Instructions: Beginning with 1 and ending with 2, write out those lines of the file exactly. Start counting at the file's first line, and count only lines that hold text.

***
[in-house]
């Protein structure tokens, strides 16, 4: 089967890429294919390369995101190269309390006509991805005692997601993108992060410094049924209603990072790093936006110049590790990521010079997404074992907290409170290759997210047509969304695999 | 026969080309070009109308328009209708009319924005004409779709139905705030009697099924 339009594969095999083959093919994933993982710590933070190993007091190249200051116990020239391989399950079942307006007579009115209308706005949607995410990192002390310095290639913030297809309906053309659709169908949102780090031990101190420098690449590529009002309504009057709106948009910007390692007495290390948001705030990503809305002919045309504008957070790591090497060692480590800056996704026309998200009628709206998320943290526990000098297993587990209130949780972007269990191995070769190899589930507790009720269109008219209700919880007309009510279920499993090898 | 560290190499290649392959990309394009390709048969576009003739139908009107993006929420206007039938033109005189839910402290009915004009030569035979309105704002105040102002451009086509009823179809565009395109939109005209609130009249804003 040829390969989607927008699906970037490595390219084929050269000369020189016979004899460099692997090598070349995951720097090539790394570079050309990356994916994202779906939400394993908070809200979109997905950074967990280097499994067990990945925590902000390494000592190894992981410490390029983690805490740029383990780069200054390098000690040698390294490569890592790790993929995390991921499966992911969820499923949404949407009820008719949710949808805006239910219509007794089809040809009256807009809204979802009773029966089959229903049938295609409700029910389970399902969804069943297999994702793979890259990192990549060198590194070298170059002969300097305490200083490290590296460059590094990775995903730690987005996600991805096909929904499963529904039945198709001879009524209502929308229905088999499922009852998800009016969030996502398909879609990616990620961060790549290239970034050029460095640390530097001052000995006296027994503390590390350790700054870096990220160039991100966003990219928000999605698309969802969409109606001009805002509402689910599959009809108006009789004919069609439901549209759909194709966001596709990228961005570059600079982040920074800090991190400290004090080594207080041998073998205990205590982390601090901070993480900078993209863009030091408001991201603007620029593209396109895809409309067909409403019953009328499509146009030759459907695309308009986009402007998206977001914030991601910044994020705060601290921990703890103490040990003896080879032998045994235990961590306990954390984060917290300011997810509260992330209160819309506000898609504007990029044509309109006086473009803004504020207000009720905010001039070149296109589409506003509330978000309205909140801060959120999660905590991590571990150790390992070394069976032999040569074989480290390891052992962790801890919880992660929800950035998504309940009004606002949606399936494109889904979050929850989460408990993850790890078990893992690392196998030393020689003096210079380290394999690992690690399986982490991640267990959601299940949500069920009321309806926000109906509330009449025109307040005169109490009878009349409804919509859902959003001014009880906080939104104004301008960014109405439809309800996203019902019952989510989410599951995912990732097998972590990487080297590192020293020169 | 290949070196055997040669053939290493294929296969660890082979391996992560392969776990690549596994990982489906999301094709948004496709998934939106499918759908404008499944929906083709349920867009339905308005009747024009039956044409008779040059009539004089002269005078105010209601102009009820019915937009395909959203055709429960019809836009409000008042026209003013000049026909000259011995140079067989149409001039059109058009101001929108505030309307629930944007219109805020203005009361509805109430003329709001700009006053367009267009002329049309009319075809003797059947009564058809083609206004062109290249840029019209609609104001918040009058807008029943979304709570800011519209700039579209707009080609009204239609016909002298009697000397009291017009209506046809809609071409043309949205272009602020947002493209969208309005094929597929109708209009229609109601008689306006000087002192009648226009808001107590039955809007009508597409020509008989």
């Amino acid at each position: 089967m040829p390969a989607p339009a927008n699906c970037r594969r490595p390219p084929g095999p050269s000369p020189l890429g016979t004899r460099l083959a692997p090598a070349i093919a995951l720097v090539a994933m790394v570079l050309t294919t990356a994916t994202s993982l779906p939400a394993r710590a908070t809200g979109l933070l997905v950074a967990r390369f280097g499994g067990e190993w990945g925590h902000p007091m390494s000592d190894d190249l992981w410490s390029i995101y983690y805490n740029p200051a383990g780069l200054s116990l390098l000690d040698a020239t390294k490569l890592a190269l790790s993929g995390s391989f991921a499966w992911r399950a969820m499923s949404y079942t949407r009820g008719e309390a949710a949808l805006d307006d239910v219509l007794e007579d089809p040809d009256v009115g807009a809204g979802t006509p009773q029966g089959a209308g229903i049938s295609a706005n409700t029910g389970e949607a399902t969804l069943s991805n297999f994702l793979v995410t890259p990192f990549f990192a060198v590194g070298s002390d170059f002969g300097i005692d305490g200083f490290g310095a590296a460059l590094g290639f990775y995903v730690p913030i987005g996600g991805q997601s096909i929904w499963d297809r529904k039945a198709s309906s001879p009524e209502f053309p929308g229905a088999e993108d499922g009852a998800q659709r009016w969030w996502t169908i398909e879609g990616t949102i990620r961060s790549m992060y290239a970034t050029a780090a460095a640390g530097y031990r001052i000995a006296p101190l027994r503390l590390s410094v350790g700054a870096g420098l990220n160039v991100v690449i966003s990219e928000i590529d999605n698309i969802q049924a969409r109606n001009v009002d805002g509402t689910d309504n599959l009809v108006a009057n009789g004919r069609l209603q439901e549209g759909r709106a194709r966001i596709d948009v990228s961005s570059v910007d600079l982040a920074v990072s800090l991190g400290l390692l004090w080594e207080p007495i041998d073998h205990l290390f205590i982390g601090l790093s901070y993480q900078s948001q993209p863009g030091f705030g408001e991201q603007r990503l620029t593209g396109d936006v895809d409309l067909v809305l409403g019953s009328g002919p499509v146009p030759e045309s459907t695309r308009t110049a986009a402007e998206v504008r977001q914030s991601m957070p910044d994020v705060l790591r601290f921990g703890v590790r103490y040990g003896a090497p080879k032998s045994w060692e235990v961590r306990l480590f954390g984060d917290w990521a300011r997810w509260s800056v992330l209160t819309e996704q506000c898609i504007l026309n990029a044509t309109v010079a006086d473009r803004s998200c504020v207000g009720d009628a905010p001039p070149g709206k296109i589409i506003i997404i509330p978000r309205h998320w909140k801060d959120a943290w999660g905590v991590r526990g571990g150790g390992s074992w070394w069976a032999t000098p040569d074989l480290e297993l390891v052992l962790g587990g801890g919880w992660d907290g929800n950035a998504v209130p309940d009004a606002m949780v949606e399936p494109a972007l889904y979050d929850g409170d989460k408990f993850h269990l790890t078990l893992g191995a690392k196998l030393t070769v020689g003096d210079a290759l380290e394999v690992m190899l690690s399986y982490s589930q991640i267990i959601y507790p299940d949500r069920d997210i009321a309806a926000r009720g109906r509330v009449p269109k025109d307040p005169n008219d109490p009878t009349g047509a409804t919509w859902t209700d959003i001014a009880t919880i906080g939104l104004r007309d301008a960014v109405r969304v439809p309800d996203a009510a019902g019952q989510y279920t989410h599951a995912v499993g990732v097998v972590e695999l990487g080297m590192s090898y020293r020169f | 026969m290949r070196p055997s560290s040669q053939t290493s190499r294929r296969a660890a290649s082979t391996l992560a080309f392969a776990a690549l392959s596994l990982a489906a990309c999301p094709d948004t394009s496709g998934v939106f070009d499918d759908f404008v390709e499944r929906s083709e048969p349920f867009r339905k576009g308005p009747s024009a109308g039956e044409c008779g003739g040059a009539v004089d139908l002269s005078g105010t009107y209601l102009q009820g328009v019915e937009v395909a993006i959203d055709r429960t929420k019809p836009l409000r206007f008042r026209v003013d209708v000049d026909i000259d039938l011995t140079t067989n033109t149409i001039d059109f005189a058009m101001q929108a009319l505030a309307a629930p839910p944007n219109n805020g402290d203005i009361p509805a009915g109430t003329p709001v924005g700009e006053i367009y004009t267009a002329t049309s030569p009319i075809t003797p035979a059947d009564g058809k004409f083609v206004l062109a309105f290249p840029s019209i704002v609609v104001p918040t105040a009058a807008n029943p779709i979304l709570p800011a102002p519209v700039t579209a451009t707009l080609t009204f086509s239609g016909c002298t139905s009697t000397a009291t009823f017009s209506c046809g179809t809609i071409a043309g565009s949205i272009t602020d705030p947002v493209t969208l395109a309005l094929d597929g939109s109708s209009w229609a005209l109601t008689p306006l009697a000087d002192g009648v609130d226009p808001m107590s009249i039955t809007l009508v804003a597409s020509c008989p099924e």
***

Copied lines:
[in-house]
């Protein structure tokens, strides 16, 4: 089967890429294919390369995101190269309390006509991805005692997601993108992060410094049924209603990072790093936006110049590790990521010079997404074992907290409170290759997210047509969304695999 | 026969080309070009109308328009209708009319924005004409779709139905705030009697099924 339009594969095999083959093919994933993982710590933070190993007091190249200051116990020239391989399950079942307006007579009115209308706005949607995410990192002390310095290639913030297809309906053309659709169908949102780090031990101190420098690449590529009002309504009057709106948009910007390692007495290390948001705030990503809305002919045309504008957070790591090497060692480590800056996704026309998200009628709206998320943290526990000098297993587990209130949780972007269990191995070769190899589930507790009720269109008219209700919880007309009510279920499993090898 | 560290190499290649392959990309394009390709048969576009003739139908009107993006929420206007039938033109005189839910402290009915004009030569035979309105704002105040102002451009086509009823179809565009395109939109005209609130009249804003 040829390969989607927008699906970037490595390219084929050269000369020189016979004899460099692997090598070349995951720097090539790394570079050309990356994916994202779906939400394993908070809200979109997905950074967990280097499994067990990945925590902000390494000592190894992981410490390029983690805490740029383990780069200054390098000690040698390294490569890592790790993929995390991921499966992911969820499923949404949407009820008719949710949808805006239910219509007794089809040809009256807009809204979802009773029966089959229903049938295609409700029910389970399902969804069943297999994702793979890259990192990549060198590194070298170059002969300097305490200083490290590296460059590094990775995903730690987005996600991805096909929904499963529904039945198709001879009524209502929308229905088999499922009852998800009016969030996502398909879609990616990620961060790549290239970034050029460095640390530097001052000995006296027994503390590390350790700054870096990220160039991100966003990219928000999605698309969802969409109606001009805002509402689910599959009809108006009789004919069609439901549209759909194709966001596709990228961005570059600079982040920074800090991190400290004090080594207080041998073998205990205590982390601090901070993480900078993209863009030091408001991201603007620029593209396109895809409309067909409403019953009328499509146009030759459907695309308009986009402007998206977001914030991601910044994020705060601290921990703890103490040990003896080879032998045994235990961590306990954390984060917290300011997810509260992330209160819309506000898609504007990029044509309109006086473009803004504020207000009720905010001039070149296109589409506003509330978000309205909140801060959120999660905590991590571990150790390992070394069976032999040569074989480290390891052992962790801890919880992660929800950035998504309940009004606002949606399936494109889904979050929850989460408990993850790890078990893992690392196998030393020689003096210079380290394999690992690690399986982490991640267990959601299940949500069920009321309806926000109906509330009449025109307040005169109490009878009349409804919509859902959003001014009880906080939104104004301008960014109405439809309800996203019902019952989510989410599951995912990732097998972590990487080297590192020293020169 | 290949070196055997040669053939290493294929296969660890082979391996992560392969776990690549596994990982489906999301094709948004496709998934939106499918759908404008499944929906083709349920867009339905308005009747024009039956044409008779040059009539004089002269005078105010209601102009009820019915937009395909959203055709429960019809836009409000008042026209003013000049026909000259011995140079067989149409001039059109058009101001929108505030309307629930944007219109805020203005009361509805109430003329709001700009006053367009267009002329049309009319075809003797059947009564058809083609206004062109290249840029019209609609104001918040009058807008029943979304709570800011519209700039579209707009080609009204239609016909002298009697000397009291017009209506046809809609071409043309949205272009602020947002493209969208309005094929597929109708209009229609109601008689306006000087002192009648226009808001107590039955809007009508597409020509008989």